In Stephens –v- University of Birmingham the High Court had to make a decision as to whether denying an employee a choice of representative at a disciplinary hearing other than a union representative or a colleague would be sufficient to breach the implied term of trust and confidence.
Mr Stephens was an academic at the University when allegations were raised against him relating to his role as Chief Investigator of clinical trials of patients suffering from diabetes. During the investigation he was supported by a representative from the Medical Protection Society. The matter was then escalated to a disciplinary investigation. He was not a member of a union nor did he have a colleague employed by the University that would be suitable to accompany him to the investigative meeting. He therefore requested that he should continue to be represented by Dr Palmer of the Medical Protection Society who had assisted him up to that point. The University refused.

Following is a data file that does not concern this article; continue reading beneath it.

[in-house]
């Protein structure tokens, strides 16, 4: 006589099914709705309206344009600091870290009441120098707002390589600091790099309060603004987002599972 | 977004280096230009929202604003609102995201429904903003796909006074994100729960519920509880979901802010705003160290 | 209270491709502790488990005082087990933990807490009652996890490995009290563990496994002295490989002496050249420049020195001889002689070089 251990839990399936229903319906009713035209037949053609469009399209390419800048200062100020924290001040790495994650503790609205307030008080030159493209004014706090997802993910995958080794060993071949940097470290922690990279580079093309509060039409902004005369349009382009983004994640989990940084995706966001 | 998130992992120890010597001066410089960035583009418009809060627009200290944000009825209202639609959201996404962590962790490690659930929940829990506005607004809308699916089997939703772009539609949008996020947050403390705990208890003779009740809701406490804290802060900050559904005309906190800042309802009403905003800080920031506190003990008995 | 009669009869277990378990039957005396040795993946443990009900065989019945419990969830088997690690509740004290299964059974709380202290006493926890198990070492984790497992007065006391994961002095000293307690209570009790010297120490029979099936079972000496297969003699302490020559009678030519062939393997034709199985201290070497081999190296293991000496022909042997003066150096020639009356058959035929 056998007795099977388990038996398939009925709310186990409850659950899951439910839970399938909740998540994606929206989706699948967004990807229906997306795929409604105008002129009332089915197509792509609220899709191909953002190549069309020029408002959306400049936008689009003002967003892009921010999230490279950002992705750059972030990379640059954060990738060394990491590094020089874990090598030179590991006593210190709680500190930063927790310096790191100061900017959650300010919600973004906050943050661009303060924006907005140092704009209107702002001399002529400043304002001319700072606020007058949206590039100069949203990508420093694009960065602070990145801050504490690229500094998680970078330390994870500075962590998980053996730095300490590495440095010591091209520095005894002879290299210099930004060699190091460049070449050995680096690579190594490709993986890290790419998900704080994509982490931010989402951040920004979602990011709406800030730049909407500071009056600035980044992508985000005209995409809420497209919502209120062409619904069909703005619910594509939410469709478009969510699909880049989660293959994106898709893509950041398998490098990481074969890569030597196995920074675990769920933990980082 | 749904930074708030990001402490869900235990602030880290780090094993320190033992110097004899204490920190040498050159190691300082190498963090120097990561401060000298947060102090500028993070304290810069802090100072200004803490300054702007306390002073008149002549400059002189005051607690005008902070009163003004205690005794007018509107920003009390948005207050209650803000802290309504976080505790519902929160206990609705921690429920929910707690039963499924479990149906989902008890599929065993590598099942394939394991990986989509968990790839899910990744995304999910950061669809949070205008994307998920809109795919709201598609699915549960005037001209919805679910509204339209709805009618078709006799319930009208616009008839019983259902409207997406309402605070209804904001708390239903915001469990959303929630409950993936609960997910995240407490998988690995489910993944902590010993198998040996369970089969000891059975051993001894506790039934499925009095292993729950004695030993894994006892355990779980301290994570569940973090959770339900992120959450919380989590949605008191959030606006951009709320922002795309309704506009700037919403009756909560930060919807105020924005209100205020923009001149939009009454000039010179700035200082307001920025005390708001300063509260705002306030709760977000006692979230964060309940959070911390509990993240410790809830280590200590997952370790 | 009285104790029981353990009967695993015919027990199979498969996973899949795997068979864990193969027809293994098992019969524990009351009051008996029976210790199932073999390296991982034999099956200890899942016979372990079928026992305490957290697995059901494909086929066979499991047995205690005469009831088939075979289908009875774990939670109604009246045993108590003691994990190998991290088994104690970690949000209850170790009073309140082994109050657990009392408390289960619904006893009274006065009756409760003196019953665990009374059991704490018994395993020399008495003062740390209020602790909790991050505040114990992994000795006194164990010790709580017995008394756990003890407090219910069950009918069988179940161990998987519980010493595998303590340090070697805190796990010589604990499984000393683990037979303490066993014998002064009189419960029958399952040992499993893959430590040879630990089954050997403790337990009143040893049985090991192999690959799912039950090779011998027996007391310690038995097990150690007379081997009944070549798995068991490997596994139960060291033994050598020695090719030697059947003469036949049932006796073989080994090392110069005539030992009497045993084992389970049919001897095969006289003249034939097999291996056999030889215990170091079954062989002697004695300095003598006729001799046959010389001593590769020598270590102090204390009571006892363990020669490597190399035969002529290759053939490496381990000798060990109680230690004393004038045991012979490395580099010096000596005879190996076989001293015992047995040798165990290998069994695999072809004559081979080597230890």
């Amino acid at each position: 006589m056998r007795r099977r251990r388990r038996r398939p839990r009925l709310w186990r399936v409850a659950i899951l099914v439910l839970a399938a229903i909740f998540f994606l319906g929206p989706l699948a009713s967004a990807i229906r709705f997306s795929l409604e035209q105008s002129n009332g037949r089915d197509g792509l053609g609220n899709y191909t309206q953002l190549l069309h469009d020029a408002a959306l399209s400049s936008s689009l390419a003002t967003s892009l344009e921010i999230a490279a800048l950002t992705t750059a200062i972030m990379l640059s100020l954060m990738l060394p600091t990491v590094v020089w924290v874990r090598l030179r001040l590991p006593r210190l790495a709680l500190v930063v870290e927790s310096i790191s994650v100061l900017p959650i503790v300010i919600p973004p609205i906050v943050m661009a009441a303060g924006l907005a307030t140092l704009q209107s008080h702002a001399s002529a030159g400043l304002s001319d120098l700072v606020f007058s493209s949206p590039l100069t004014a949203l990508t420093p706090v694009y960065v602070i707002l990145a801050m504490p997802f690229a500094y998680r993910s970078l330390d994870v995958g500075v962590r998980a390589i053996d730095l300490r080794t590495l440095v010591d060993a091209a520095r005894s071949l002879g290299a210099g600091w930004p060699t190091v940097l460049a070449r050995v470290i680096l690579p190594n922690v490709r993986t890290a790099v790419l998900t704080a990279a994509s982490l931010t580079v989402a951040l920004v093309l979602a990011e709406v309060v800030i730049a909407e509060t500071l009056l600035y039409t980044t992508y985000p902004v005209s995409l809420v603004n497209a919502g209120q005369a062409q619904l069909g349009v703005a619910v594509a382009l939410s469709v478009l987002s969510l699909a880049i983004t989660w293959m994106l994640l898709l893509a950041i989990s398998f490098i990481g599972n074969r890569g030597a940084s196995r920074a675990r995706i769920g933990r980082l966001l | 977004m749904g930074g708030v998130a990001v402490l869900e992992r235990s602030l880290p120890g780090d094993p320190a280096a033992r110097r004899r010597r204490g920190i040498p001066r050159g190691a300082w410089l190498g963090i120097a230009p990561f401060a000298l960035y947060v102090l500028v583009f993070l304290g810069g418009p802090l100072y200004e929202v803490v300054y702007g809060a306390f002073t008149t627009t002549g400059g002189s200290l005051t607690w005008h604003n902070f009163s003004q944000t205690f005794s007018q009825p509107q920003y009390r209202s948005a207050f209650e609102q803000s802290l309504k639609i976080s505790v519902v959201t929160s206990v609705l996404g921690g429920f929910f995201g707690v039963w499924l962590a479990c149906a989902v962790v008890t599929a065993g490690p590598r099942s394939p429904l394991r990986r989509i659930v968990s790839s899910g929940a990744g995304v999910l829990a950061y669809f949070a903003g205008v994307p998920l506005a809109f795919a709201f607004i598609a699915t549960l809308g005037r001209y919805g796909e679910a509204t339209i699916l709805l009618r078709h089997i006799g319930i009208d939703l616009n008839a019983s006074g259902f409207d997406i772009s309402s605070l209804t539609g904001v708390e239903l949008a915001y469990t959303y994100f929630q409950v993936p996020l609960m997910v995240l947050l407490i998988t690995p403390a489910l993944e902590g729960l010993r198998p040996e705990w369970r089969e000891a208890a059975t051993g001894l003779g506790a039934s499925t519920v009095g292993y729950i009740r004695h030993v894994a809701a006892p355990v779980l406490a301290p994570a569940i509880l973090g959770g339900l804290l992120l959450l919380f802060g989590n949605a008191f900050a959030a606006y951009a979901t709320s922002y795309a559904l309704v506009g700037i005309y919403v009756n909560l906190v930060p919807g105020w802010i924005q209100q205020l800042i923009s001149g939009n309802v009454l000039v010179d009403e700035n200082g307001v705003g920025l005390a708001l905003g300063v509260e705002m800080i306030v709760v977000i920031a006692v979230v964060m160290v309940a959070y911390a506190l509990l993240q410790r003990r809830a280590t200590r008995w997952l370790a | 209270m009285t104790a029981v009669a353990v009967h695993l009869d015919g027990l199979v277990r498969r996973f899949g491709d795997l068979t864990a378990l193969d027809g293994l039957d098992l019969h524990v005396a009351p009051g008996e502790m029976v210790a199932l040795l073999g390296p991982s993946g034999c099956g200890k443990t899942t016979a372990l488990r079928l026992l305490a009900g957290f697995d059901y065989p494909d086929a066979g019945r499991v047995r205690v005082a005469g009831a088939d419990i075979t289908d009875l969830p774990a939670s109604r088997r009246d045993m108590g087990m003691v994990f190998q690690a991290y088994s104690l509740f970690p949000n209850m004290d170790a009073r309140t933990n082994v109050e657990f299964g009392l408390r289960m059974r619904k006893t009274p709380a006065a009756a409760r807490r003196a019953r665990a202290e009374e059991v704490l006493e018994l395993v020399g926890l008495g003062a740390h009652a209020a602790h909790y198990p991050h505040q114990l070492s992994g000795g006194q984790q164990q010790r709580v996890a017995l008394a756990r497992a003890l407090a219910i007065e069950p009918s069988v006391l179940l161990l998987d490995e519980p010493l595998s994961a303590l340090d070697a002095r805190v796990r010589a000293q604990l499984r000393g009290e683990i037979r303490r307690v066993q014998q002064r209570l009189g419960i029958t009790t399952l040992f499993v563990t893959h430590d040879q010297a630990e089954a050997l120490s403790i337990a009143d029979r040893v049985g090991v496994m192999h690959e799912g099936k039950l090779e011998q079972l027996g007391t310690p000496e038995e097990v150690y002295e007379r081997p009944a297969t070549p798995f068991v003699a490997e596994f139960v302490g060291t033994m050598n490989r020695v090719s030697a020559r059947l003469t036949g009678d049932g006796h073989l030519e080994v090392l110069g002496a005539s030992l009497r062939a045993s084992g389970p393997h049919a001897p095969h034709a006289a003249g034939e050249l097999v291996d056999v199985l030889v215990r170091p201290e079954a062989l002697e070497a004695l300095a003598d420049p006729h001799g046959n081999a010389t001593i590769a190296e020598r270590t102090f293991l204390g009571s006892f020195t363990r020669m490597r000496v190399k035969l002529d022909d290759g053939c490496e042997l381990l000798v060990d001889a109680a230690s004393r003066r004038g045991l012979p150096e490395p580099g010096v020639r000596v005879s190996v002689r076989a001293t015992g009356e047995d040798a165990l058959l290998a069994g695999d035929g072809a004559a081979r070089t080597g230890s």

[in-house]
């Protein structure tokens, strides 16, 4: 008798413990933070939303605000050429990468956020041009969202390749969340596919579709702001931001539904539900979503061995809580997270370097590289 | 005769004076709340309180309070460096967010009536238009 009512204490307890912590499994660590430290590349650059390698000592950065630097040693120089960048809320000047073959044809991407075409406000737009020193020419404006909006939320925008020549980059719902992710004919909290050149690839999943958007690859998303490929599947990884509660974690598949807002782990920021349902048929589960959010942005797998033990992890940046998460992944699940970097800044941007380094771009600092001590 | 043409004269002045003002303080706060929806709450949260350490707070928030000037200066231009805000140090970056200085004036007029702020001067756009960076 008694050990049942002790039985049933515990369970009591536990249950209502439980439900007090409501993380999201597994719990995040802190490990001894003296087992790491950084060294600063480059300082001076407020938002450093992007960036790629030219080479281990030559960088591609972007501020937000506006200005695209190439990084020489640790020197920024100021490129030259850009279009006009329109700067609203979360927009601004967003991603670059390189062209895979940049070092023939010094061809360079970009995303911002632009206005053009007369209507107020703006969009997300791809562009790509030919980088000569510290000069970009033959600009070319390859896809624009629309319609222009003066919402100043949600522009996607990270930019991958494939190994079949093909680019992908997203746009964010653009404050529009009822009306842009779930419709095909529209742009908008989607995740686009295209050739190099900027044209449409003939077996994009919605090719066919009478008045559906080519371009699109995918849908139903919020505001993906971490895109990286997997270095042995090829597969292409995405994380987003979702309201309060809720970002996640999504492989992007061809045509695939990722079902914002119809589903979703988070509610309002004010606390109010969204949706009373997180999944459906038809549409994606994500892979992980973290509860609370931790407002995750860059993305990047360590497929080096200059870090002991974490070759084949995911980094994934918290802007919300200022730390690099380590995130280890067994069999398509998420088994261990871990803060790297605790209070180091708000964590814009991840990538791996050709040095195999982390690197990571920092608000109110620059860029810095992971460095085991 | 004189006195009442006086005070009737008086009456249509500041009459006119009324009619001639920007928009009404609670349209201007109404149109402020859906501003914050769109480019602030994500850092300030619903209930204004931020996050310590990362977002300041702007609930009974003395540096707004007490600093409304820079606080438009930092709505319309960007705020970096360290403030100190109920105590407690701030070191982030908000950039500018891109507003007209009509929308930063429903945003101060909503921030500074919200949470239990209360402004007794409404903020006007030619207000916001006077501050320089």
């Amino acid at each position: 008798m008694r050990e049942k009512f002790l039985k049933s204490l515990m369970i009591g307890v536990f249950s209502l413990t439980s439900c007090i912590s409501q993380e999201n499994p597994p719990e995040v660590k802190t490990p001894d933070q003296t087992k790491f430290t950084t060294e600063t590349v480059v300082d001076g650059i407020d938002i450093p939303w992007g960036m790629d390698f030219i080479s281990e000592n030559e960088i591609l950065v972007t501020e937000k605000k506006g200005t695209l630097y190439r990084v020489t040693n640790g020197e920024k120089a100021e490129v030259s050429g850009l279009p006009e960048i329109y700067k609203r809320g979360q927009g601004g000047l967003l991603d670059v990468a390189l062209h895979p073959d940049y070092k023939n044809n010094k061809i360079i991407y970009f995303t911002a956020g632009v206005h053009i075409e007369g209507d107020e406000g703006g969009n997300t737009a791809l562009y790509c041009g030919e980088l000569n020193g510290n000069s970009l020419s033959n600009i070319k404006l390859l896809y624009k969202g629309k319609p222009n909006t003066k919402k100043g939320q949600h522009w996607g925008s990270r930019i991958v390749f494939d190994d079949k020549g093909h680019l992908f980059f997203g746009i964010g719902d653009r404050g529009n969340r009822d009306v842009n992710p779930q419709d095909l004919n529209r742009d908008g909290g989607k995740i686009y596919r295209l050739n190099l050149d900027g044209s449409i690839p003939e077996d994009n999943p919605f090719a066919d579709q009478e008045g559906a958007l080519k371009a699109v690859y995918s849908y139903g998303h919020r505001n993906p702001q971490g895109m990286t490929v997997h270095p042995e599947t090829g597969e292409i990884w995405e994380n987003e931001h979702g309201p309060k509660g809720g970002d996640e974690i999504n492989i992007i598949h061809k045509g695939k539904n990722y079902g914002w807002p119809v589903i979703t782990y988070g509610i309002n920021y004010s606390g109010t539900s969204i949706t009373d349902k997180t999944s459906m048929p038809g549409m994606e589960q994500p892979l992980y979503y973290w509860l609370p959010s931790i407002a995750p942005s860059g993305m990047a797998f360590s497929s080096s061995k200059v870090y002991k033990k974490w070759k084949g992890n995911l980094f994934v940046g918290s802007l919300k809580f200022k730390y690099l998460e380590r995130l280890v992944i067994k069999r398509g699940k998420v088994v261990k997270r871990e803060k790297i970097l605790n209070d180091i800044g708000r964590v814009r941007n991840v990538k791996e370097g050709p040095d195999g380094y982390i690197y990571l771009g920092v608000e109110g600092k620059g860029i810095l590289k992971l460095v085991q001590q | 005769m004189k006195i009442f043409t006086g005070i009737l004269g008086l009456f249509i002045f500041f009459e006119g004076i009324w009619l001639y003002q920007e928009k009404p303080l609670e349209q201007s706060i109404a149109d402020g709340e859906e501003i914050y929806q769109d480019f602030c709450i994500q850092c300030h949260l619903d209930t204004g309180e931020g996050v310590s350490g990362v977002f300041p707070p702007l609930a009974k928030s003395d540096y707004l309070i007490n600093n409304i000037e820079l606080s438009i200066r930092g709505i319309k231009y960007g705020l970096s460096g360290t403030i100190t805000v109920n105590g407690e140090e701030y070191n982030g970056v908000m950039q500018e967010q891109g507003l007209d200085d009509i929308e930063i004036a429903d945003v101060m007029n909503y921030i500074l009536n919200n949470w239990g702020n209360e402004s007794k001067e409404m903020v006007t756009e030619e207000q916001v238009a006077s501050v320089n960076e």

The Court held that the University had breached the implied term of trust and confidence for 4 different reasons including the seriousness of the allegations, that the Medical Protection Society served a similar function to a union and Mr Stephens had been permitted the assistance of Dr Palmer up to that point.
This is a clear example of where companies need to seriously consider requests to have alternative representatives at and during a disciplinary process. It should be remembered that the offer of a trade union representative or a colleague is statutory minimum requirement.